LONDON -- Eden Hazard was shot, knackered, spent. The Europa League is not his stage, not really; everybody knows that and it is one reason why, as Chelsea plugged along through their previous 15 outings in the competition, he had only been wheeled out for 228 minutes in total. Here he had dragged himself through an entire two hours of Thursday's semifinal second leg, those whirring legs slowing up to eventually resemble paddles sludging their way through mud. The juice had run out; the ideas had really too. Eintracht Frankfurt had brought this tie to a knife edge and, with it, had put Hazard's grand finale on the line.
Stamford Bridge is Hazard's stage. It has been for seven years now, no matter what the competition. Hazard's fire has raged during that time, ever so occasionally dying down to merely a flicker. He has slalomed his way to titles; bewitched his way to individual awards; carried dying teams on his shoulders; jinked into the club's pantheon of greats to such an extent that the drawn-out, opaque departure process he has undergone this season has drawn barely a murmur of disapproval from the stands.
But Hazard had never faced a situation like this. He had watched Cesar Azpilicueta miss in the shootout and give Eintracht one foot on the final. He had then seen Kepa Arrizabalaga, wise to Martin Hinteregger's attempt to drill the ball down the middle, stand firm and wedge it between his legs. He knew his time was coming when Goncalo Paciencia, his stuttering run-up postage stamped with inevitability, let Kepa save again. Now, he had his chance: one last shot for one last final; one last shot in front of the crowd that he adores and who have, with no need for encouragement, reciprocated that in bundles; one last moment of high drama to bookend the lightning bolts of sheer magic.
Hazard did not miss. Nobody seriously thought he would; that he would score was probably the nearest thing to a certainty on a wild, snarling night that swung this way and that. He sent Kevin Trapp the wrong way, perhaps grateful for the 10 minutes he had been given to clear his mind since the end of extra time. It was a crisp, lucid finish; they usually are, and as most of his teammates flocked to mob Kepa, Hazard ran slightly behind, eyes trained on the Shed End's mass of part-relieved, part-delirious limbs.
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"I always take my responsibility," Hazard said afterward. His responsibility was to score, whether or not this was his last kick of a ball at Stamford Bridge; but if he is indeed to leave Chelsea this summer, there is something else at play too. He has helped them to hold their nerve domestically -- to a sounder degree than their rivals, in any case -- and quality for next season's Champions League. If he can send himself off with a second Europa League title, beating Arsenal in Baku and adding to the trophy won in 2012-13, then perhaps he can leave in the knowledge that a fractured club is finally beginning to heal.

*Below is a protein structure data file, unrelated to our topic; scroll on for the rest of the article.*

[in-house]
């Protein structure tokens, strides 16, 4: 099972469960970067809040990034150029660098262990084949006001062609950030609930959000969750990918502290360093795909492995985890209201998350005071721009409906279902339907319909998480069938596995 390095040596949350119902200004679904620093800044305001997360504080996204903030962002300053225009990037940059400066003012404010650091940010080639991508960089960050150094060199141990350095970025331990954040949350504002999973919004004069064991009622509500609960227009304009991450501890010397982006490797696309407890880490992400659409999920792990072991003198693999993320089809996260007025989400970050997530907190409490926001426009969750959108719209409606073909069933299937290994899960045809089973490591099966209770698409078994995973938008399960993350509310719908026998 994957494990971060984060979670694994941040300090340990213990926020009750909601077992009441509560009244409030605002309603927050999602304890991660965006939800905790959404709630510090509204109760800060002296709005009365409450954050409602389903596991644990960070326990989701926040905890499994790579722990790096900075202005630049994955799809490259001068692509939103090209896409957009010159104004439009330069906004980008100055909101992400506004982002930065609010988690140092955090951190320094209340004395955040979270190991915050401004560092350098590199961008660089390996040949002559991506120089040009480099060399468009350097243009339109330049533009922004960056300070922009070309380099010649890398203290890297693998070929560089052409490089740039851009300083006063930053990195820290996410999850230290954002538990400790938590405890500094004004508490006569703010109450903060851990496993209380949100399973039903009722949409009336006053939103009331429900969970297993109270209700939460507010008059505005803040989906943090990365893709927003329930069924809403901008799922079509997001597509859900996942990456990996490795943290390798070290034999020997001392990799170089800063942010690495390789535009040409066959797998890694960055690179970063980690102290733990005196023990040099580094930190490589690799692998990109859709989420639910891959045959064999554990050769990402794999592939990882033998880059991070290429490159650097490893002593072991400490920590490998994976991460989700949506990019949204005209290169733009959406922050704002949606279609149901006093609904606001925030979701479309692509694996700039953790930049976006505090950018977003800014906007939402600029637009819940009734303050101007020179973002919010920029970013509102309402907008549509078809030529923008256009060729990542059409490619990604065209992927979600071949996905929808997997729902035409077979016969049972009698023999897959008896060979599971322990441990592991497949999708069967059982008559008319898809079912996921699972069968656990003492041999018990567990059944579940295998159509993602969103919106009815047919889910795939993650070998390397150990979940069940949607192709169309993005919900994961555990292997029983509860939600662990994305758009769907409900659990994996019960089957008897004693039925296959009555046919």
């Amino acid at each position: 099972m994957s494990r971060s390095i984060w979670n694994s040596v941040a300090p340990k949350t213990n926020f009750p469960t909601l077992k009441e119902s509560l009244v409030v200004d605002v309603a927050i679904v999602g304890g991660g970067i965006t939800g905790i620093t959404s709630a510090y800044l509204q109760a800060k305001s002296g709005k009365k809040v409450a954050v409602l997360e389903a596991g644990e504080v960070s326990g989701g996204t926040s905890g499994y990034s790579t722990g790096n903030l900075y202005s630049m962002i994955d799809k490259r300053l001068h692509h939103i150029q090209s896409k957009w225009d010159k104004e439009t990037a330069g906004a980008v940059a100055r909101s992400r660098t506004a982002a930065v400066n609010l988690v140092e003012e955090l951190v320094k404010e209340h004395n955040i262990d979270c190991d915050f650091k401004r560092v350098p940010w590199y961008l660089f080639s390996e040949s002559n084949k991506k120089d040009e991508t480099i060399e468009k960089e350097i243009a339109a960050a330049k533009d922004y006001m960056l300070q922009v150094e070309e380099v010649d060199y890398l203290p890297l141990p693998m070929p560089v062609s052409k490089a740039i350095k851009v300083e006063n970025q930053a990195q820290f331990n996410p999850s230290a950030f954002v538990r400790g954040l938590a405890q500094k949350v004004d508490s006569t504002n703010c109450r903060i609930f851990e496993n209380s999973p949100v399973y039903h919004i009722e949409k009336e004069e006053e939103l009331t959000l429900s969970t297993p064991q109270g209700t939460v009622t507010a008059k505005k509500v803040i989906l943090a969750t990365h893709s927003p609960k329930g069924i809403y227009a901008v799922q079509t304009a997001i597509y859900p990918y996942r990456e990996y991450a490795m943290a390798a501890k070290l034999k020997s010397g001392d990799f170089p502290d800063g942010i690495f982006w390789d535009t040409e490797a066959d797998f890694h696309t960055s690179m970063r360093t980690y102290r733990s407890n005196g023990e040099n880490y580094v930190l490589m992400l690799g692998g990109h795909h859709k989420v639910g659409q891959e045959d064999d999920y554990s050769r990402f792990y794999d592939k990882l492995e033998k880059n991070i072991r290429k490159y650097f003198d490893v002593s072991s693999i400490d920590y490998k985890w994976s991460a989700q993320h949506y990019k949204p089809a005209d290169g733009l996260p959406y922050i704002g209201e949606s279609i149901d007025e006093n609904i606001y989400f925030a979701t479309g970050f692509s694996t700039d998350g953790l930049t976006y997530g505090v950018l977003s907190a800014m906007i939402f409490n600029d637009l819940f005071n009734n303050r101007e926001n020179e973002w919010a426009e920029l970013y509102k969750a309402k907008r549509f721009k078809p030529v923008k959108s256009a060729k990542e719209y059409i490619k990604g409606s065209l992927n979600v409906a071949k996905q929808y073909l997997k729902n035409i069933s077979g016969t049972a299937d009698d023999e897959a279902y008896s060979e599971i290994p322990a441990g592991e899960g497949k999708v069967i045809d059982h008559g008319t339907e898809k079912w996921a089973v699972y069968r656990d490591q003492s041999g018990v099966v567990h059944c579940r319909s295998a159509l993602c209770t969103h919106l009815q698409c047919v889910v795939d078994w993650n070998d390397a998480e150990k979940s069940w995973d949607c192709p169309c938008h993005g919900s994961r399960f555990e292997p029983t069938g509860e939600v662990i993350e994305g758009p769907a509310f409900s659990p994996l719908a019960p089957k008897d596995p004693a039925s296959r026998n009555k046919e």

Because, make no mistake, Chelsea's home is a complex, troubled place.
Five minutes before the end of normal time, Maurizio Sarri replaced Ruben Loftus-Cheek -- the scorer of their first-half opener but a diminishing influence as Eintracht clawed their way back into the tie -- with the fresher legs of Ross Barkley. Ordinarily, it should not have been a controversial move, but the disdain for Sarri, palpable since the winter, needed little excuse to rear its head even on what was, whether they liked it or not, Chelsea's biggest game of the season. The boos rang out from all four sides; it was far removed from the expectant, supportive environment that might be expected when things were going to the wire against excellent opponents, but nothing about this season in west London has fitted preconceived notions.
Everything feels on thin ice here. Sarri has steered them to a respectable finish and might well top that with a European trophy, but his philosophy, his preference for method over indignant, us-against-the-world belligerence, simply does not seem to fit. When Eintracht's brilliant young striker Luka Jovic equalised after half-time, the tension was that of a crowd waiting to turn.
"Over the 120 minutes, we were the better team and had the better chances," the Eintracht coach Adi Hutter claimed. He was probably right: The substitute Sebastien Haller saw two extra-time efforts cleared off the line; and from beginning to end, it was only the visiting supporters -- surely the loudest, most inventive bunch heard at any top-level match in England this year -- who seemed energised to offer unconditional support.
They and their vibrant team, which faces a breakup comparable to that of Champions League heroes Ajax, deserved more. But Chelsea themselves might lose a huge part of their modern identity come August. The chances of seeing anyone capable of such sustained brilliance as Hazard -- whose name was greeted with bellows of approval before kickoff as a flag bearing his image was passed along the Matthew Harding Stand -- gracing this turf in the foreseeable future are remote.
At least they could wring out every last drop here. It was Hazard who set up Loftus-Cheek's goal before, by his exacting standards, failing to match perspiration with end product. That was before he settled the issue, threw his shirt to the crowd and disappeared down the tunnel for what was surely the final time.
"In my mind, I don't know yet," he said, inscrutable as ever, when asked about his future. "If it is my last game [against Arsenal], I will try to do everything."
One last flourish could yet fix Chelsea and Sarri. But after delivering so poetically here, you wonder what more he could possibly do.